have made it impossible to wake just the display (advertently!).

    Hmm, did someone say you should care? I'm the OP and I didn't say
    that. I indicated only that I care. You don't need to care if you
    don't want to. :)-)

    Well, it affects me because it means that to make sure an iMac is
    fully asleep, I have to wake it up -- and then put it to sleep via a
    guaranteed method. It's the old story: "woke me up to give me a
    sleeping pill".

    I want the iMac to sleep rather than just be in display sleep because
    I want to save energy. Display sleep saves some energy, but sleep
    saves about twice as much.

    Yup, exactly. Inquiring minds want to know, in my case to save
    I theorize that, if you wait 6 seconds or so after your Mavericks
    machine goes into display sleep before you move the mouse, subsequent
    mouse movement won't wake the display sleep.
    Sorry for those that imply that a situation doesn't exist when it
    does! :)-)

    Martin Frost me at invalid stanford daht edu, May 19, 2014
  8. Martin Frost me at invalid stanford daht edu

    Lewis Guest

    The question is, why is it important that you know if the computer is
    fully asleep or not?
    Have you checked the power draw? The screen is the vast majority of the
    power draw on an idle iMac. A sleeping iMac (2013) draws less than 1W,
    and less than 80W when the screen is on and the machine is idle.

    The computer will sleep based on your settings in the Energy saver
    system prefs, if you want it to sleep when the display sleeps, you can
    certainly set it to do that.
    Lewis, May 19, 2014
  9. Martin Frost me at invalid stanford daht edu

    Lewis Guest

    That does *not* happen. Never has.

    "I don't care if Bill Gates is the world's biggest philanthropist. The
    pain he has inflicted on the world in the past 20 years through lousy
    products easily outweighs any good he has done.... Apple is as arrogant
    as Microsoft but at least its stuff works as advertised" -- Graem
    Lewis, May 19, 2014
  10. The question? Oh, you mean your question. I answered that in my
    paragraph which you fortunately quoted just below your question,
    I have indeed checked the power draw. A 2011 iMac here draws 81-90W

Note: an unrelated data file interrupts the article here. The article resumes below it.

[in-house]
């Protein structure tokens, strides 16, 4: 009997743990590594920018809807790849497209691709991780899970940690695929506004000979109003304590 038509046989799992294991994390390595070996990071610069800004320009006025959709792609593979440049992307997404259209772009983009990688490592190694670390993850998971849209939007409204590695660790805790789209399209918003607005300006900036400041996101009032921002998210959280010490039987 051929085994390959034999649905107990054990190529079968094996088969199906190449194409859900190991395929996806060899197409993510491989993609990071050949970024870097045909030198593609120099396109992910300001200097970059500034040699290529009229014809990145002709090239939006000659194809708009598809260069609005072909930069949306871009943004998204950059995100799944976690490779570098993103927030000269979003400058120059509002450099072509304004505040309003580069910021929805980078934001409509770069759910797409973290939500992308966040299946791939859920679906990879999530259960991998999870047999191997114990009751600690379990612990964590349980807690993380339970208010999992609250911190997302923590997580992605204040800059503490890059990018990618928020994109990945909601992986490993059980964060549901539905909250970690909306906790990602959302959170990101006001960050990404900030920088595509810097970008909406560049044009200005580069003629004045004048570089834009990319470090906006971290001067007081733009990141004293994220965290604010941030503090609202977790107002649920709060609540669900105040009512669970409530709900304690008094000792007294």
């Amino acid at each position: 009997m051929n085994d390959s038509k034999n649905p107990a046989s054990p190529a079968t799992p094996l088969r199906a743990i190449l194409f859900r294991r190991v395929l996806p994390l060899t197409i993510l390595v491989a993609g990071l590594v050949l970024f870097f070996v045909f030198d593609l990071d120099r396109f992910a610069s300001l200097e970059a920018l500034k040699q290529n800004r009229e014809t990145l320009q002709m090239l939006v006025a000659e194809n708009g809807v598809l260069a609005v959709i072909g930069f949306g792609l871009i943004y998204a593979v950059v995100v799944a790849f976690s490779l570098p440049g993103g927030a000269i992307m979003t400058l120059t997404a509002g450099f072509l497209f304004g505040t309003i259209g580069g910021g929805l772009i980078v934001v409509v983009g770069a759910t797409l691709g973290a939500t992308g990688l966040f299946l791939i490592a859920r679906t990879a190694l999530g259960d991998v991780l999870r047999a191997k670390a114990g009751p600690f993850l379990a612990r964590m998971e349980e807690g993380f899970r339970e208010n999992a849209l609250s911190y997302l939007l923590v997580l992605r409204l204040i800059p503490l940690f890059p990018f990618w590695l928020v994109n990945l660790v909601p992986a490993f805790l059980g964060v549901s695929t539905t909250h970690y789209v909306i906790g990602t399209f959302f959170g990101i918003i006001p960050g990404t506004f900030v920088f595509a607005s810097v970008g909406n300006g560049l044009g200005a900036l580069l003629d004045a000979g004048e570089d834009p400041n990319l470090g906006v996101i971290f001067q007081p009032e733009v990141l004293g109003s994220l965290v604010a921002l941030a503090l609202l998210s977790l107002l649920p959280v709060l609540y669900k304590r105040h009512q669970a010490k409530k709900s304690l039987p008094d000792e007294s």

while fully awake and 54-63W in display sleep. It draws essentially
    0W when fully asleep.

    So, putting the display to sleep saves only about 27W. Putting the
    machine to sleep saves at least another 54W. That's why I want the
    machine to sleep rather than to just be in display sleep.
    I have in fact it set to sleep, yet it doesn't sleep automatically for
    some reason. It only goes into display sleep, so I put it to sleep
    manually, but I hate to have to wake it up to do so (sleeping pill,
    blah, blah).

    Martin Frost me at invalid stanford daht edu, May 19, 2014
  11. Martin Frost me at invalid stanford daht edu

    Lewis Guest

    Ah, so here we have the real problem, the computer does not sleep when
    it is supposed to. That is probably a solvable problem.

    First, of course, check the settings in the Energy Saver. If they look
    good, change them, then change them back. You might, if that doesn't
    solve the problem, check what pmset -g says from the command line.
    Lewis, May 19, 2014
  12. Martin Frost me at invalid stanford daht edu

    Your Name Guest

    Shut it down and turn it off at the wall and you'll save even more
    energy. :)

    The simple solution would be to turn off the Display Sleep ooption, so
    that the computer is the only thing that goes to sleep.
    Your Name, May 19, 2014
  13. "Alan Baker" wrote in message
    It seems the best thing you do, Asshole, is to make enemies where none

    Such a sad little, muffin top midget. Perhaps your height is the root
    of your problems.
    Puffin Killer, May 19, 2014
  14. Martin Frost me at invalid stanford daht edu

    Alan Baker Guest


    Bark for me, Michael!

    I am curious thought: what height do you think I am?

    Alan Baker, May 20, 2014